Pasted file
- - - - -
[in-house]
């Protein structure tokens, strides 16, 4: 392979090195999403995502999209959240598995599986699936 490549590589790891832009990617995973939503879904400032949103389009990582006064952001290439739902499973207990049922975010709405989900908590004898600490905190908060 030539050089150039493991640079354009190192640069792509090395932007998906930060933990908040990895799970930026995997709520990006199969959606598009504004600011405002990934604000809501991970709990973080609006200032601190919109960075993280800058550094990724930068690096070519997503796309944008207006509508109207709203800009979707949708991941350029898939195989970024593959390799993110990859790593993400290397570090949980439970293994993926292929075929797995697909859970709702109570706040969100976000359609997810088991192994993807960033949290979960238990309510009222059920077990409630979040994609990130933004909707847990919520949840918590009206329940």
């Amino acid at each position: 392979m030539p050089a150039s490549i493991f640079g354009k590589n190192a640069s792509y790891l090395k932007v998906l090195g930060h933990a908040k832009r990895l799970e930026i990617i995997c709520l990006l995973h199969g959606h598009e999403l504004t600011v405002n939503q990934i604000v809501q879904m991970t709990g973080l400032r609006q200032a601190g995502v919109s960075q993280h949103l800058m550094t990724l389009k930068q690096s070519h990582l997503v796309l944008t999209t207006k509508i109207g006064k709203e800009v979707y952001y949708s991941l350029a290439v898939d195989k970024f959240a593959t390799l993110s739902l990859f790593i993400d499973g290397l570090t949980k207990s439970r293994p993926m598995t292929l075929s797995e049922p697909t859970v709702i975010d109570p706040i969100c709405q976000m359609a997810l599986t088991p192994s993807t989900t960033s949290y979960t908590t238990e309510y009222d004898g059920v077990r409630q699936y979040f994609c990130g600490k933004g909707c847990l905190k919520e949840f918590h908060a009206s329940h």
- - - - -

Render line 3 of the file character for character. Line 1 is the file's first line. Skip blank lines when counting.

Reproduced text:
């Amino acid at each position: 392979m030539p050089a150039s490549i493991f640079g354009k590589n190192a640069s792509y790891l090395k932007v998906l090195g930060h933990a908040k832009r990895l799970e930026i990617i995997c709520l990006l995973h199969g959606h598009e999403l504004t600011v405002n939503q990934i604000v809501q879904m991970t709990g973080l400032r609006q200032a601190g995502v919109s960075q993280h949103l800058m550094t990724l389009k930068q690096s070519h990582l997503v796309l944008t999209t207006k509508i109207g006064k709203e800009v979707y952001y949708s991941l350029a290439v898939d195989k970024f959240a593959t390799l993110s739902l990859f790593i993400d499973g290397l570090t949980k207990s439970r293994p993926m598995t292929l075929s797995e049922p697909t859970v709702i975010d109570p706040i969100c709405q976000m359609a997810l599986t088991p192994s993807t989900t960033s949290y979960t908590t238990e309510y009222d004898g059920v077990r409630q699936y979040f994609c990130g600490k933004g909707c847990l905190k919520e949840f918590h908060a009206s329940h």